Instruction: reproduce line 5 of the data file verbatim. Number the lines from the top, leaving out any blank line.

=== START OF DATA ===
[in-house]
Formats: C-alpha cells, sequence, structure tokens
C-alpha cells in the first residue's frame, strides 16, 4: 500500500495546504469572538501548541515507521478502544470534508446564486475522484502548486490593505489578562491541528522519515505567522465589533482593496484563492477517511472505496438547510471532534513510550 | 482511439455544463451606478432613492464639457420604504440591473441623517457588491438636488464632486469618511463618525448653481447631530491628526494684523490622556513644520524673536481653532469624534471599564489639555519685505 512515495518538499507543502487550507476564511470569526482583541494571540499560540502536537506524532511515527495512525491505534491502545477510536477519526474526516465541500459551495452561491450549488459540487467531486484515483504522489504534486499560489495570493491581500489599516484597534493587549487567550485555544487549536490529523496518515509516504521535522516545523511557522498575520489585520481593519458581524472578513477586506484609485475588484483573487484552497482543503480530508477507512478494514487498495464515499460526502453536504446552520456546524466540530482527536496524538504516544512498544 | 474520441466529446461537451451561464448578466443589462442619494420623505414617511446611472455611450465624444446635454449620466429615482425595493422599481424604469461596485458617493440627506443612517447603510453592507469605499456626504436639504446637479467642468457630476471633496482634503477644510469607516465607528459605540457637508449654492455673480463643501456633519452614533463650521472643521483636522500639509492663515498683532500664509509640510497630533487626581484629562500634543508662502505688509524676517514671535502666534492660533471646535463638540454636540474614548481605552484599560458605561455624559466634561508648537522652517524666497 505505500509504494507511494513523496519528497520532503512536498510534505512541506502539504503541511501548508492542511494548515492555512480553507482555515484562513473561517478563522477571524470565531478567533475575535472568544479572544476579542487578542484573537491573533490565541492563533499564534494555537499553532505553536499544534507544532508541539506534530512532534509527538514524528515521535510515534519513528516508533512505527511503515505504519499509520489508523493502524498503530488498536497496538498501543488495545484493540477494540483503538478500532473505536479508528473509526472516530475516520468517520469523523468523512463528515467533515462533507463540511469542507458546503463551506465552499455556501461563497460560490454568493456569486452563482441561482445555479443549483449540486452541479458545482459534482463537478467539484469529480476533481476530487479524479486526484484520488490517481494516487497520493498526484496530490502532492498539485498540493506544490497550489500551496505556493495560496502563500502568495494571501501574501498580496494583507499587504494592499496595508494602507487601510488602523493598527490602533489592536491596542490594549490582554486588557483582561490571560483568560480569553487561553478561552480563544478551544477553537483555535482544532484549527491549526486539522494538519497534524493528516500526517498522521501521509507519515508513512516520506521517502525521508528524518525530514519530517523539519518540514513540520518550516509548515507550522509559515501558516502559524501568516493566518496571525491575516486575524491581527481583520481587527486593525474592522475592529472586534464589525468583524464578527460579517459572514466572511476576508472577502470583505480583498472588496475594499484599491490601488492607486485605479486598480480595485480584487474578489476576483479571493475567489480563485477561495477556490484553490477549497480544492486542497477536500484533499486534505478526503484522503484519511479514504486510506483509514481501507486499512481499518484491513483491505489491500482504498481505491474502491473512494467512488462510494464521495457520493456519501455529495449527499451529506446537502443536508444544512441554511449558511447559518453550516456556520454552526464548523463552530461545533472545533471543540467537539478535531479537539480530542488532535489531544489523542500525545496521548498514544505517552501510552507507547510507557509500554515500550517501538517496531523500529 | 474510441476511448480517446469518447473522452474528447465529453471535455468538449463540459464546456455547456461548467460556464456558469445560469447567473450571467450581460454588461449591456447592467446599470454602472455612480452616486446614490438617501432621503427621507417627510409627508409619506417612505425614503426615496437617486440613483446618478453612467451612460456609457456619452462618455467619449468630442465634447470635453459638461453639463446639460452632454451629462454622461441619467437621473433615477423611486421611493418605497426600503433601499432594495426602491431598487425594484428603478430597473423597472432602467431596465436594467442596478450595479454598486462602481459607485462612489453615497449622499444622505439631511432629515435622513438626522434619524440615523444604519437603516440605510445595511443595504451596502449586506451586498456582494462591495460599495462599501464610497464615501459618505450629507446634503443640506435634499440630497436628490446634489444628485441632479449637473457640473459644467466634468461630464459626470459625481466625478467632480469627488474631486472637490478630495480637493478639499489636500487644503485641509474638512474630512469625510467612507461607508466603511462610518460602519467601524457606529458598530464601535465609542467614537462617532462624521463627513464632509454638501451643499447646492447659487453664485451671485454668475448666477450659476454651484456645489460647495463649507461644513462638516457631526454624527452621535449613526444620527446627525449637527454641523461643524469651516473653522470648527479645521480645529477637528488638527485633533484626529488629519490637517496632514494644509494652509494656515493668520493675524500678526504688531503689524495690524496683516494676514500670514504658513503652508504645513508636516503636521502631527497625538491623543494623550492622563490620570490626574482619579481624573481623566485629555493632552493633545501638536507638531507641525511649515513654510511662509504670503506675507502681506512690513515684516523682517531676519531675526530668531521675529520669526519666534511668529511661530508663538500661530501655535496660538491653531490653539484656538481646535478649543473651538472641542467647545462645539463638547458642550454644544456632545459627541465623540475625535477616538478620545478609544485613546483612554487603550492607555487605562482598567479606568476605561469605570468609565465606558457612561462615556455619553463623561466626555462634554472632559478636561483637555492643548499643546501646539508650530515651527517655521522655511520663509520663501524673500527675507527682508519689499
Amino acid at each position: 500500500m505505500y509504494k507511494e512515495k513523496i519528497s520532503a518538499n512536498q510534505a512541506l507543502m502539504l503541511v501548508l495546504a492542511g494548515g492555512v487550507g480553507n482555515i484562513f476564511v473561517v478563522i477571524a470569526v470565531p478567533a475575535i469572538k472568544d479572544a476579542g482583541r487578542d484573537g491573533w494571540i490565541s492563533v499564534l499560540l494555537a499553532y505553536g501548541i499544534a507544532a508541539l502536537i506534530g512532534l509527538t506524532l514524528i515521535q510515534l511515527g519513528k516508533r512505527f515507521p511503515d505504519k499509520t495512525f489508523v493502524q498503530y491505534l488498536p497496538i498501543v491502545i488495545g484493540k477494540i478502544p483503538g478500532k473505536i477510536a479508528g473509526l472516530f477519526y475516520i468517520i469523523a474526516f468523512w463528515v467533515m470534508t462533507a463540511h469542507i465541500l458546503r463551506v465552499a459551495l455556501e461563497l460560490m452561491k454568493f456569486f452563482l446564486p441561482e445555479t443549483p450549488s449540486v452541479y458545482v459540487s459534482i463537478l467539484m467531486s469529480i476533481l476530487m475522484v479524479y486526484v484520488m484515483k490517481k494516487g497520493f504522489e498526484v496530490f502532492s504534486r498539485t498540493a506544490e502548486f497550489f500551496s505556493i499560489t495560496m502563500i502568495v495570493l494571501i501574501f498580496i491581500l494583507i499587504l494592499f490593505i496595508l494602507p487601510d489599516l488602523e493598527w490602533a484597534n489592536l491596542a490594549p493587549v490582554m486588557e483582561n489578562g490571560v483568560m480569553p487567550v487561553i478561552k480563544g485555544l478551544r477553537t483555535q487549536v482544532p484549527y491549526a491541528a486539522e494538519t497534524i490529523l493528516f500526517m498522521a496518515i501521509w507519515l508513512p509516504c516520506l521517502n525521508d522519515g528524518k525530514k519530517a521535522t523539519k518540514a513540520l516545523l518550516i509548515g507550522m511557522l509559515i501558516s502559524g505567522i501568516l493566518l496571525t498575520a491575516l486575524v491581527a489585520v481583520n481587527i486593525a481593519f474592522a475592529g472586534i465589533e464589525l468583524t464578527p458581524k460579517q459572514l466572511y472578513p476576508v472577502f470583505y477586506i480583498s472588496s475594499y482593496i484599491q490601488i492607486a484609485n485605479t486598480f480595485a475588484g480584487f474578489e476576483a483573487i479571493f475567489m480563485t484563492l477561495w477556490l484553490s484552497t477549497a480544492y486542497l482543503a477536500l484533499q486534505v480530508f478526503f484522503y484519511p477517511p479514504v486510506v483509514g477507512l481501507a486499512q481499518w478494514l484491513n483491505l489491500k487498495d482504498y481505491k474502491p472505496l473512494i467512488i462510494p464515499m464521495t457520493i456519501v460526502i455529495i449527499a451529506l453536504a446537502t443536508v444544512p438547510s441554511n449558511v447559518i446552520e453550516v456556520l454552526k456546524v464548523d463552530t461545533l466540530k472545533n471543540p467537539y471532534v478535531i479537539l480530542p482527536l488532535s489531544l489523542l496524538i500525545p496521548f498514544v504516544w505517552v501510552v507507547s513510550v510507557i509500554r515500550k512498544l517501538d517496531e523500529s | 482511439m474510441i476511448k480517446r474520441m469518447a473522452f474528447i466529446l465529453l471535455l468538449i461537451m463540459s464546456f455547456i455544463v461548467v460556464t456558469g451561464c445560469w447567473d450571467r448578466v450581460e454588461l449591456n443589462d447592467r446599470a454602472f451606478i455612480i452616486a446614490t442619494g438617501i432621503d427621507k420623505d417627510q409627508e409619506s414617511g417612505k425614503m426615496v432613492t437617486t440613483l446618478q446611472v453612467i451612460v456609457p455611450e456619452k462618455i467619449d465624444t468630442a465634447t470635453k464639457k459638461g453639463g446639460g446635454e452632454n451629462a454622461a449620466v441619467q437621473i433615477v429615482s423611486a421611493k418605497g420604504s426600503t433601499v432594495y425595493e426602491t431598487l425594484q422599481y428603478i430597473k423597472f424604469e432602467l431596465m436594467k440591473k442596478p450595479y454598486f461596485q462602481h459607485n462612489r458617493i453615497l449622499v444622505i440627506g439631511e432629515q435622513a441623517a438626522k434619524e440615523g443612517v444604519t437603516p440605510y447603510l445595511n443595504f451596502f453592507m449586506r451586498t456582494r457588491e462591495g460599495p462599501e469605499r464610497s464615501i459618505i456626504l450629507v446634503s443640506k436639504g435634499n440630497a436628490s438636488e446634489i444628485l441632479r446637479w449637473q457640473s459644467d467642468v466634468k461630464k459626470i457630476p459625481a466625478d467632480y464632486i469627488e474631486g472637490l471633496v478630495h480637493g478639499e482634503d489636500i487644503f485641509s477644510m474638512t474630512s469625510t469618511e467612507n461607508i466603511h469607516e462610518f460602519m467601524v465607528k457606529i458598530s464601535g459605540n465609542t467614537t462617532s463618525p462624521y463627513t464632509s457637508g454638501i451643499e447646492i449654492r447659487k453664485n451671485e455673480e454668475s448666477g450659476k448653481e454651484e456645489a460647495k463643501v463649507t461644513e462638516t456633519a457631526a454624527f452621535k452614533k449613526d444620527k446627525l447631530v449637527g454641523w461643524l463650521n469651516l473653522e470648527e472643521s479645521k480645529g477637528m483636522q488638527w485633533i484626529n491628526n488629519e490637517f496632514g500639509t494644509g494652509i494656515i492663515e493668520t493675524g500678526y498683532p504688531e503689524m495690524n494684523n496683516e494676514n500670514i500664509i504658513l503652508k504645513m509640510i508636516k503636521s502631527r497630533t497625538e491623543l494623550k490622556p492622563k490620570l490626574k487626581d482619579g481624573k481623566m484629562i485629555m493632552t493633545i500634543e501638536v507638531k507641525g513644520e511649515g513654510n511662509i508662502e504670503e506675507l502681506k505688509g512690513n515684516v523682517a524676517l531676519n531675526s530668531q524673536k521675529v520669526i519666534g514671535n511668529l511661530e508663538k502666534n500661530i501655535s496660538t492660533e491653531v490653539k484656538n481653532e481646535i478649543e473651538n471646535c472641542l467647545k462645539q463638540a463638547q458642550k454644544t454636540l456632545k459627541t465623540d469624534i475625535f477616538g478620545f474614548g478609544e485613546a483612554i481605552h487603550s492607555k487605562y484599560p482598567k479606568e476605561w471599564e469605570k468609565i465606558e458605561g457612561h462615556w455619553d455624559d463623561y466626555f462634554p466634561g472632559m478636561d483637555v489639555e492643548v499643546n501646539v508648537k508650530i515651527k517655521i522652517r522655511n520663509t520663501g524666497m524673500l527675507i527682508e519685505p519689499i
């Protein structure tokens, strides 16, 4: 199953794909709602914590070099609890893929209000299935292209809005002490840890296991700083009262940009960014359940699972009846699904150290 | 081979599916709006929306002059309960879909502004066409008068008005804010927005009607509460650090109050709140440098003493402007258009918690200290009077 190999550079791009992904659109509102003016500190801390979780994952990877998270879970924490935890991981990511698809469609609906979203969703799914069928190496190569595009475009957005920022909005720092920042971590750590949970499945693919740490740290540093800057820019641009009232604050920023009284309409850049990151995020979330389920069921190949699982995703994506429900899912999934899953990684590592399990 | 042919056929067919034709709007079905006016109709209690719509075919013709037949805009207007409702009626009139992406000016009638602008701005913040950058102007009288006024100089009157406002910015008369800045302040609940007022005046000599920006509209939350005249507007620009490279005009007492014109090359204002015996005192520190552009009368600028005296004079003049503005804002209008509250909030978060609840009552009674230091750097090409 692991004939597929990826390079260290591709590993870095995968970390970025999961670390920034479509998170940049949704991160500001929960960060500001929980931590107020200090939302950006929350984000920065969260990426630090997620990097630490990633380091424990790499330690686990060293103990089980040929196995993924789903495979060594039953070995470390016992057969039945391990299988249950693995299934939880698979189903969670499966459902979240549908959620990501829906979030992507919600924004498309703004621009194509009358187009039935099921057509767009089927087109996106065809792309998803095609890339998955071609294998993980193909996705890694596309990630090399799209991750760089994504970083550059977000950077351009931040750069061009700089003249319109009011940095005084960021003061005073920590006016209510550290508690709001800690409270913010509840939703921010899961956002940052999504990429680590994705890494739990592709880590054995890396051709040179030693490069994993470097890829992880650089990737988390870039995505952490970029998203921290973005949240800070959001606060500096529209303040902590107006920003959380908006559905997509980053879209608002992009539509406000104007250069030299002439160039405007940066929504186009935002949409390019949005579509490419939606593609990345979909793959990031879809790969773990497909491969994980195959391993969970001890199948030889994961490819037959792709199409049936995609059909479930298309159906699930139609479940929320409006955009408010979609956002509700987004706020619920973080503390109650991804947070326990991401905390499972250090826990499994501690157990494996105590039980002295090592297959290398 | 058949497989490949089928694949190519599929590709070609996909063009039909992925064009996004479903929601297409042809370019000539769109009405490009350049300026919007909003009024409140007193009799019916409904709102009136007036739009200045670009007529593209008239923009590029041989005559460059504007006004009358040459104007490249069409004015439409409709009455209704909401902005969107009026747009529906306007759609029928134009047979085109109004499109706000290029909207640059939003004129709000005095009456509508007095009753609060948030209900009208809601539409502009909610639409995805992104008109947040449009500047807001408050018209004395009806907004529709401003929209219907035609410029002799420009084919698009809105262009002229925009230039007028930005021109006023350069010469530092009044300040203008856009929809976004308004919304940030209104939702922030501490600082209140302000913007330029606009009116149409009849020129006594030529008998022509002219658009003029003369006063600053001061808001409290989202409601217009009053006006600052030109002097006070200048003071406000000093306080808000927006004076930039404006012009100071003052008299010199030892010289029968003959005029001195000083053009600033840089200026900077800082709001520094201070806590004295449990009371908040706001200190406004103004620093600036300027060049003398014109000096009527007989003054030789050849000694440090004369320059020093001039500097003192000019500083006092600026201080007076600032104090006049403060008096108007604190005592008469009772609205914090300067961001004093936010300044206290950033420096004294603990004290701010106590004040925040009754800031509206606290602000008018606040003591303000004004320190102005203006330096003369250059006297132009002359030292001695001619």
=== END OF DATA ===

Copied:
């Protein structure tokens, strides 16, 4: 199953794909709602914590070099609890893929209000299935292209809005002490840890296991700083009262940009960014359940699972009846699904150290 | 081979599916709006929306002059309960879909502004066409008068008005804010927005009607509460650090109050709140440098003493402007258009918690200290009077 190999550079791009992904659109509102003016500190801390979780994952990877998270879970924490935890991981990511698809469609609906979203969703799914069928190496190569595009475009957005920022909005720092920042971590750590949970499945693919740490740290540093800057820019641009009232604050920023009284309409850049990151995020979330389920069921190949699982995703994506429900899912999934899953990684590592399990 | 042919056929067919034709709007079905006016109709209690719509075919013709037949805009207007409702009626009139992406000016009638602008701005913040950058102007009288006024100089009157406002910015008369800045302040609940007022005046000599920006509209939350005249507007620009490279005009007492014109090359204002015996005192520190552009009368600028005296004079003049503005804002209008509250909030978060609840009552009674230091750097090409 692991004939597929990826390079260290591709590993870095995968970390970025999961670390920034479509998170940049949704991160500001929960960060500001929980931590107020200090939302950006929350984000920065969260990426630090997620990097630490990633380091424990790499330690686990060293103990089980040929196995993924789903495979060594039953070995470390016992057969039945391990299988249950693995299934939880698979189903969670499966459902979240549908959620990501829906979030992507919600924004498309703004621009194509009358187009039935099921057509767009089927087109996106065809792309998803095609890339998955071609294998993980193909996705890694596309990630090399799209991750760089994504970083550059977000950077351009931040750069061009700089003249319109009011940095005084960021003061005073920590006016209510550290508690709001800690409270913010509840939703921010899961956002940052999504990429680590994705890494739990592709880590054995890396051709040179030693490069994993470097890829992880650089990737988390870039995505952490970029998203921290973005949240800070959001606060500096529209303040902590107006920003959380908006559905997509980053879209608002992009539509406000104007250069030299002439160039405007940066929504186009935002949409390019949005579509490419939606593609990345979909793959990031879809790969773990497909491969994980195959391993969970001890199948030889994961490819037959792709199409049936995609059909479930298309159906699930139609479940929320409006955009408010979609956002509700987004706020619920973080503390109650991804947070326990991401905390499972250090826990499994501690157990494996105590039980002295090592297959290398 | 058949497989490949089928694949190519599929590709070609996909063009039909992925064009996004479903929601297409042809370019000539769109009405490009350049300026919007909003009024409140007193009799019916409904709102009136007036739009200045670009007529593209008239923009590029041989005559460059504007006004009358040459104007490249069409004015439409409709009455209704909401902005969107009026747009529906306007759609029928134009047979085109109004499109706000290029909207640059939003004129709000005095009456509508007095009753609060948030209900009208809601539409502009909610639409995805992104008109947040449009500047807001408050018209004395009806907004529709401003929209219907035609410029002799420009084919698009809105262009002229925009230039007028930005021109006023350069010469530092009044300040203008856009929809976004308004919304940030209104939702922030501490600082209140302000913007330029606009009116149409009849020129006594030529008998022509002219658009003029003369006063600053001061808001409290989202409601217009009053006006600052030109002097006070200048003071406000000093306080808000927006004076930039404006012009100071003052008299010199030892010289029968003959005029001195000083053009600033840089200026900077800082709001520094201070806590004295449990009371908040706001200190406004103004620093600036300027060049003398014109000096009527007989003054030789050849000694440090004369320059020093001039500097003192000019500083006092600026201080007076600032104090006049403060008096108007604190005592008469009772609205914090300067961001004093936010300044206290950033420096004294603990004290701010106590004040925040009754800031509206606290602000008018606040003591303000004004320190102005203006330096003369250059006297132009002359030292001695001619």